Archive for the ‘mathematics’ category: Page 8

Feb 1, 2021

Synthetic biology reinvents development

Posted by in categories: bioengineering, biological, mathematics, physics

Richard Feynman, one of the most respected physicists of the twentieth century, said “What I cannot create, I do not understand.” Not surprisingly, many physicists and mathematicians have observed fundamental biological processes with the aim of precisely identifying the minimum ingredients that could generate them. One such example are the patterns of nature observed by Alan Turing. The brilliant English mathematician demonstrated in 1952 that it was possible to explain how a completely homogeneous tissue could be used to create a complex embryo, and he did so using one of the simplest, most elegant mathematical models ever written. One of the results of such models is that the symmetry shown by a cell or a tissue can break under a set of conditions.

Jan 26, 2021

A Physicist Has Worked Out The Math That Makes ‘Paradox-Free’ Time Travel Plausible

Posted by in categories: mathematics, physics, space, time travel

No one has yet managed to travel through time – at least to our knowledge – but the question of whether or not such a feat would be theoretically possible continues to fascinate scientists.

As movies such as The Terminator, Donnie Darko, Back to the Future and many others show, moving around in time creates a lot of problems for the fundamental rules of the Universe: if you go back in time and stop your parents from meeting, for instance, how can you possibly exist in order to go back in time in the first place?

It’s a monumental head-scratcher known as the ‘grandfather paradox’, but in September last year a physics student Germain Tobar, from the University of Queensland in Australia, said he has worked out how to “square the numbers” to make time travel viable without the paradoxes.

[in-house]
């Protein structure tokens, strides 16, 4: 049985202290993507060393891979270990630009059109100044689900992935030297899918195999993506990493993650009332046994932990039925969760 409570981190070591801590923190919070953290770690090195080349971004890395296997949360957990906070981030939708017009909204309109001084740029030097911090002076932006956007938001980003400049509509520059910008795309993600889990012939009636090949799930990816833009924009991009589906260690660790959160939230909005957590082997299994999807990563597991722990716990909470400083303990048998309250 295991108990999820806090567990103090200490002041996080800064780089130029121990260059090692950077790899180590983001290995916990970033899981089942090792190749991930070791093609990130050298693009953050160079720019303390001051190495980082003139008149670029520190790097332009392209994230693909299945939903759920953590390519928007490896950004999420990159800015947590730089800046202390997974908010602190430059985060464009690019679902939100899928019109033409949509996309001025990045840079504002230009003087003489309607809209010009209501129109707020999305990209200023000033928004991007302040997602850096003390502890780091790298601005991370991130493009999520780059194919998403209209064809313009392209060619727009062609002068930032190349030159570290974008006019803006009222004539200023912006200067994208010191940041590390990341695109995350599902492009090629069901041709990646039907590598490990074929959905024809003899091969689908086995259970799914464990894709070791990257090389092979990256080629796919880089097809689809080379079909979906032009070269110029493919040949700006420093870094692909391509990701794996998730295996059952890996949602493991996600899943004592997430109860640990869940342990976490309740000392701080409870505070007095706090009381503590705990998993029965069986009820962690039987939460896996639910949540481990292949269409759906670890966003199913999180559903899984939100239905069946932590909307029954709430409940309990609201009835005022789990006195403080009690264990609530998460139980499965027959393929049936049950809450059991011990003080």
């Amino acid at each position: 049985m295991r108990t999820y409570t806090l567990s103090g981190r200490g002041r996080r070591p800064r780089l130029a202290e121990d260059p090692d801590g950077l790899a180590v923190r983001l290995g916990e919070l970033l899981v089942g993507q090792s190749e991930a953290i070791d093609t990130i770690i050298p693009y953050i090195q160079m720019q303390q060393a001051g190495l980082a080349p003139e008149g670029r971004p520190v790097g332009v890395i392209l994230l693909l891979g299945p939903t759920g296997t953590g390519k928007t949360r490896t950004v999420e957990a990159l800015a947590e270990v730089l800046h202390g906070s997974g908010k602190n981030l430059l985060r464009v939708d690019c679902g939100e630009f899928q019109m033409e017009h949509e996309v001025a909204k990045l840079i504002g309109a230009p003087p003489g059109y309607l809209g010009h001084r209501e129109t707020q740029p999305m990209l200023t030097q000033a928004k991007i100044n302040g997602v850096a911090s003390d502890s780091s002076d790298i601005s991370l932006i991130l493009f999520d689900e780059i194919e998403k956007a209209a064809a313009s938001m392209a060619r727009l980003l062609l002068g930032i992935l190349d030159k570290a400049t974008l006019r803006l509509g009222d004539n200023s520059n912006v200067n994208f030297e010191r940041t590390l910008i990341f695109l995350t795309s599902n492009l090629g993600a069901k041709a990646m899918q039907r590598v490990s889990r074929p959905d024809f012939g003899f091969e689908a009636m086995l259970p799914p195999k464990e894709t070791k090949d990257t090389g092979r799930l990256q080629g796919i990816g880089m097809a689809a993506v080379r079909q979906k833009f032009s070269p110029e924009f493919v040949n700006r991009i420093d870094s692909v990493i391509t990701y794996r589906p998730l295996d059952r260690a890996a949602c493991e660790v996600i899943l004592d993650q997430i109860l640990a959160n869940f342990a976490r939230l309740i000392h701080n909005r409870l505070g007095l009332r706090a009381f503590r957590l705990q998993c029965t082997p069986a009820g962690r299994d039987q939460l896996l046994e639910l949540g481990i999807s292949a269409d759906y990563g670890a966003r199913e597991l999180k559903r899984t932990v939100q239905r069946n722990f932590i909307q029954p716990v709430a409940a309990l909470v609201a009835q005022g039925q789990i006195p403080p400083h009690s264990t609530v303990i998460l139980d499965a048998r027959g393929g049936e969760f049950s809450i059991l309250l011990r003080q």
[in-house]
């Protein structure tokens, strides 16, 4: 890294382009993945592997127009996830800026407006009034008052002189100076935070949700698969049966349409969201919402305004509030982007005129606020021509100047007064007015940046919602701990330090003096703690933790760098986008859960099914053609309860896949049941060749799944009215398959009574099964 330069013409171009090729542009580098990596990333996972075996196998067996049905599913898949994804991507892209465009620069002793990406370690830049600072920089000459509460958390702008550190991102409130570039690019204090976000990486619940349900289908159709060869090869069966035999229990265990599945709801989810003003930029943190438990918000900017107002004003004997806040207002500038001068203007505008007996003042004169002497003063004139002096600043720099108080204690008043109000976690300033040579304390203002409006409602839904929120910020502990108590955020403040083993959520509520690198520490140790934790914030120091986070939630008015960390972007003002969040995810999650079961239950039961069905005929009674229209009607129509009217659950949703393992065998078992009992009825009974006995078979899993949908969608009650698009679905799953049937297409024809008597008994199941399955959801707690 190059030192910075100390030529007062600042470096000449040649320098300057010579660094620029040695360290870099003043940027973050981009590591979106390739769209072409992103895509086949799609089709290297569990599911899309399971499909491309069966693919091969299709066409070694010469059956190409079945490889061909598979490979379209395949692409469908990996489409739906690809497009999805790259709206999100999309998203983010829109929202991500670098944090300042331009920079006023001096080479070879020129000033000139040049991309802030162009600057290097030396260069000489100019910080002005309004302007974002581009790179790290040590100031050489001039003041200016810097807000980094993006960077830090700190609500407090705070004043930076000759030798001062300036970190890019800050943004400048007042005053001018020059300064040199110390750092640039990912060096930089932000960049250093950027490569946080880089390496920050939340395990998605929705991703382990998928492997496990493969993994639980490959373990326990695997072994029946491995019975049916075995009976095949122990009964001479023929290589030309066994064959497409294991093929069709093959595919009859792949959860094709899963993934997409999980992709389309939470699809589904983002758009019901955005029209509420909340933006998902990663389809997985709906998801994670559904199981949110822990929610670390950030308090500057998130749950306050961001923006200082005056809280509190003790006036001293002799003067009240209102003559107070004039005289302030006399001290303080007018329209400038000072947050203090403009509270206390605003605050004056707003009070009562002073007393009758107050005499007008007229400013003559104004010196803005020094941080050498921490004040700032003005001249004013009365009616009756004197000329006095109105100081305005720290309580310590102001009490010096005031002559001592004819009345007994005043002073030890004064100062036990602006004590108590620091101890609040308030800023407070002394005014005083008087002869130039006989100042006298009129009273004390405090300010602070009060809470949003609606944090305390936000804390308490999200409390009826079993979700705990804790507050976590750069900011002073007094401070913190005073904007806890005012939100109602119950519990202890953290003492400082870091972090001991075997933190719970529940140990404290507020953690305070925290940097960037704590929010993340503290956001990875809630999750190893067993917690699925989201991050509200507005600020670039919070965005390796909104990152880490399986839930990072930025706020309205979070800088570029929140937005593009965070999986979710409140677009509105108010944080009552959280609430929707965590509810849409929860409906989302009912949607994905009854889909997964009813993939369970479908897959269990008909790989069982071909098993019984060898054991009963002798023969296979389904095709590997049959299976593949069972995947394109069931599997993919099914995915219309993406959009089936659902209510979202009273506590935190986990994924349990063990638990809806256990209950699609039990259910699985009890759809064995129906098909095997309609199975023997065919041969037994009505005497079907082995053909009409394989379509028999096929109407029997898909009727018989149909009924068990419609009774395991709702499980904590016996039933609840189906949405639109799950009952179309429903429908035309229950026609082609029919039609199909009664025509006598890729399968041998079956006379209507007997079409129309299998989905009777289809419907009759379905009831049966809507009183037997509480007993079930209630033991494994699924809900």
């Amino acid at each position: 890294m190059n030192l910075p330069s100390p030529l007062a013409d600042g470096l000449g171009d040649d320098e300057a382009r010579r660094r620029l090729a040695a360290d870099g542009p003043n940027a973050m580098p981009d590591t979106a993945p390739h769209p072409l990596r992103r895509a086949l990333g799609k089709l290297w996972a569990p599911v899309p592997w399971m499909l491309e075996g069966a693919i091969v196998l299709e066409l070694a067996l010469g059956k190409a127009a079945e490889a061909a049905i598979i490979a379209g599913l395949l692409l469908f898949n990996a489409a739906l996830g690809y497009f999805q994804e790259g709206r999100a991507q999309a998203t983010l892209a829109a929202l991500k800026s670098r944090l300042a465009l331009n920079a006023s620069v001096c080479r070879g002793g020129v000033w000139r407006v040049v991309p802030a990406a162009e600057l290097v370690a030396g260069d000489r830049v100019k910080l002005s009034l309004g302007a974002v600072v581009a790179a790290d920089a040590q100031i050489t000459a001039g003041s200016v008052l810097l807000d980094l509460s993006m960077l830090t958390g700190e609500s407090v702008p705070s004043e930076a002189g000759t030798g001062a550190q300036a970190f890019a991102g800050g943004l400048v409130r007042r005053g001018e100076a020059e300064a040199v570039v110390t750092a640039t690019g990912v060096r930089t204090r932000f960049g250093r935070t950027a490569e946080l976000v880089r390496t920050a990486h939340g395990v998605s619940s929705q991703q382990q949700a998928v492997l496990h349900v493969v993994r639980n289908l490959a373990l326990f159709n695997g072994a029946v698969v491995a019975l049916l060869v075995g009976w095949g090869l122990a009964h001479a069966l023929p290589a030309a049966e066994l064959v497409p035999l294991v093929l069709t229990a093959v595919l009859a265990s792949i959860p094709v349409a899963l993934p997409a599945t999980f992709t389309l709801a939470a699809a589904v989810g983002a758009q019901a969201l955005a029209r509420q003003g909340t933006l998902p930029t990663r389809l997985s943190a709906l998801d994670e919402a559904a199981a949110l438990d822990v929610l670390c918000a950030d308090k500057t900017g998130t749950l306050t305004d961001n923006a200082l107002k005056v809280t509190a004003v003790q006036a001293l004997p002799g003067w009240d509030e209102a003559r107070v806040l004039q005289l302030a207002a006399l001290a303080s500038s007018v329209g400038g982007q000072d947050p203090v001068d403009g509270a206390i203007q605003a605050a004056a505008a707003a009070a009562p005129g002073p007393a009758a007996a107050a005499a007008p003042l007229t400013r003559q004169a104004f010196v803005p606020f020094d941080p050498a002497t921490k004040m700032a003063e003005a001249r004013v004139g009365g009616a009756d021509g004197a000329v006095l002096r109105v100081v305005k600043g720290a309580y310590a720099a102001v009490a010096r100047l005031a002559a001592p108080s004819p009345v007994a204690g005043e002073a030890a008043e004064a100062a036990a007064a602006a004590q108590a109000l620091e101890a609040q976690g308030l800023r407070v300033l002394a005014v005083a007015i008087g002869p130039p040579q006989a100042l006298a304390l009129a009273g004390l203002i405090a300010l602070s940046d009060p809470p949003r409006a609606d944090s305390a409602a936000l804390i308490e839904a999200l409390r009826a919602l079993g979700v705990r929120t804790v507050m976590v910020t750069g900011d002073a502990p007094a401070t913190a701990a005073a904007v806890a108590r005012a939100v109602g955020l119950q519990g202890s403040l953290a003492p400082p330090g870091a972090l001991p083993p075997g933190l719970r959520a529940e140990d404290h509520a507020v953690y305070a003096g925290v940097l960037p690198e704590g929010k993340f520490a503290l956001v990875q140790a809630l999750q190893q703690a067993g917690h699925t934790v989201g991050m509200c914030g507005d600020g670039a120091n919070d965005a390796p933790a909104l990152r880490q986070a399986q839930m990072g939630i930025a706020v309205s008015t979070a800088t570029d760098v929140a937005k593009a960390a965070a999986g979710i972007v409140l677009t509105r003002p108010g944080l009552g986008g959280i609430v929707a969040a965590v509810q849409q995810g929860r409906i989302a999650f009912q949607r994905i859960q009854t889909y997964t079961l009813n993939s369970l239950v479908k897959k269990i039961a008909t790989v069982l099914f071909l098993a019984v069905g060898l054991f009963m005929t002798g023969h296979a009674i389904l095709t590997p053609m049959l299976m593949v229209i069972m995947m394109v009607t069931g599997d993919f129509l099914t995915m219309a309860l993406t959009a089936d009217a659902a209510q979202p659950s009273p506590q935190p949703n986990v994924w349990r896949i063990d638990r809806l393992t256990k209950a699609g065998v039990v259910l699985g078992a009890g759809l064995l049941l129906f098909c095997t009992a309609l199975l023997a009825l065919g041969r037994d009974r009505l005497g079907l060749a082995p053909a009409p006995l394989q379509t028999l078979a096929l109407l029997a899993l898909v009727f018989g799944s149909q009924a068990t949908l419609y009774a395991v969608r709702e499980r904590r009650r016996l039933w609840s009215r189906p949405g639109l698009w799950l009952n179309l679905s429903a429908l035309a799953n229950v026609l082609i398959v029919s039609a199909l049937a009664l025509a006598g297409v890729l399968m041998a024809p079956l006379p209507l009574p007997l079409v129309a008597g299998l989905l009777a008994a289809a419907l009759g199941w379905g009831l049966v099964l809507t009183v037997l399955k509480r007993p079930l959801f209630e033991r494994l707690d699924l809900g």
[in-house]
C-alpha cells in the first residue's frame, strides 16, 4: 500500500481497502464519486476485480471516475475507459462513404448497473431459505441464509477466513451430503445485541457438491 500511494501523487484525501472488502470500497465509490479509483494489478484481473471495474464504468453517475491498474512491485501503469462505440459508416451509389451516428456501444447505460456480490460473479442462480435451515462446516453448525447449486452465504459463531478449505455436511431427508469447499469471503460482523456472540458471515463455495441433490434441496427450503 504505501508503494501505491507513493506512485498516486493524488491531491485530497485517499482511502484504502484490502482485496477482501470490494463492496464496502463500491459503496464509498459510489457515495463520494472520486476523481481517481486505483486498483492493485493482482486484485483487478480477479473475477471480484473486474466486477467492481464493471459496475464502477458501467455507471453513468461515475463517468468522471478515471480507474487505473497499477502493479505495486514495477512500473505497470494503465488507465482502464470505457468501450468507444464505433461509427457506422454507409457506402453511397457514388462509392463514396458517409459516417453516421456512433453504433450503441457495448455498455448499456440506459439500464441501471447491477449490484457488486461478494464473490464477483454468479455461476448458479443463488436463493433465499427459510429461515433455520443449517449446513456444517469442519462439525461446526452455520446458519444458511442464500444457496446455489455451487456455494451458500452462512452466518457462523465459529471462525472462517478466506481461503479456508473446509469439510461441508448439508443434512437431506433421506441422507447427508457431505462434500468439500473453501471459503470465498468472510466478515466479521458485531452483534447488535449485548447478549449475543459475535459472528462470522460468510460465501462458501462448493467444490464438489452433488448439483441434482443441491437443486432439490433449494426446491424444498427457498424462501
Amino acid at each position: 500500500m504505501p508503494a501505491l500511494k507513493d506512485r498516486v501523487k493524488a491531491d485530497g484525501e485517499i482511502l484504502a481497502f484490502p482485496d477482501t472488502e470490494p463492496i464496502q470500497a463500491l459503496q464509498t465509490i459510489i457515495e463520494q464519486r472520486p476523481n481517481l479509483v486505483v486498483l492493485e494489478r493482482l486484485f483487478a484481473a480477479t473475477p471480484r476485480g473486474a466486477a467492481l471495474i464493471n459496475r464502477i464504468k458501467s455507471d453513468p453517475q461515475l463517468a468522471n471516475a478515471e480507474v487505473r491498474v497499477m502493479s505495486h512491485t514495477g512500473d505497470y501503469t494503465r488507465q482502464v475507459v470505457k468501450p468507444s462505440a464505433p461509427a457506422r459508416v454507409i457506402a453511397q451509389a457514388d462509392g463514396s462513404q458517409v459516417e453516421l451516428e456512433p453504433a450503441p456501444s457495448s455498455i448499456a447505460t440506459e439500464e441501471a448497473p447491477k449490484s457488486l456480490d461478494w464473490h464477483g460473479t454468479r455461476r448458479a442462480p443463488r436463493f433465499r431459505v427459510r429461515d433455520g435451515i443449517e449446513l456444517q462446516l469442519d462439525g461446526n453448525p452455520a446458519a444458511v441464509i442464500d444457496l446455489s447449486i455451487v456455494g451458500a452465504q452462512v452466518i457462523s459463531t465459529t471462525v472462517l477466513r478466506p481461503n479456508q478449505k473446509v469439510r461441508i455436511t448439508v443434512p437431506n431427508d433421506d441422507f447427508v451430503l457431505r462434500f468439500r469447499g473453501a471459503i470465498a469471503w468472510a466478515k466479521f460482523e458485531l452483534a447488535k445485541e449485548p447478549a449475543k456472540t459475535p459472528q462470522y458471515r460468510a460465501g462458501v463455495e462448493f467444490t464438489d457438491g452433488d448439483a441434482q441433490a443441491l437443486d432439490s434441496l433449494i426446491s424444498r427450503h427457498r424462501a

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Jan 16, 2021

Ten “Keys to Reality” From Nobel Laureate Frank Wilczek – Understanding Ourselves and Our Place in the Universe

Posted by in category: mathematics

To understand ourselves and our place in the universe, “we should have humility but also self-respect,” the physicist writes in a new book.

In the spring of 1970, colleges across the country erupted with student protests in response to the Vietnam War and the National Guard’s shooting of student demonstrators at Kent State University. At the University of Chicago, where Frank Wilczek was an undergraduate, regularly scheduled classes were “improvised and semivoluntary” amid the turmoil, as he recalls.

It was during this turbulent time that Wilczek found unexpected comfort, and a new understanding of the world, in mathematics. He had decided to sit in on a class by physics professor Peter Freund, who, with a zeal “bordering on rapture,” led students through mathematical theories of symmetry and ways in which these theories can predict behaviors in the physical world.

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Jan 13, 2021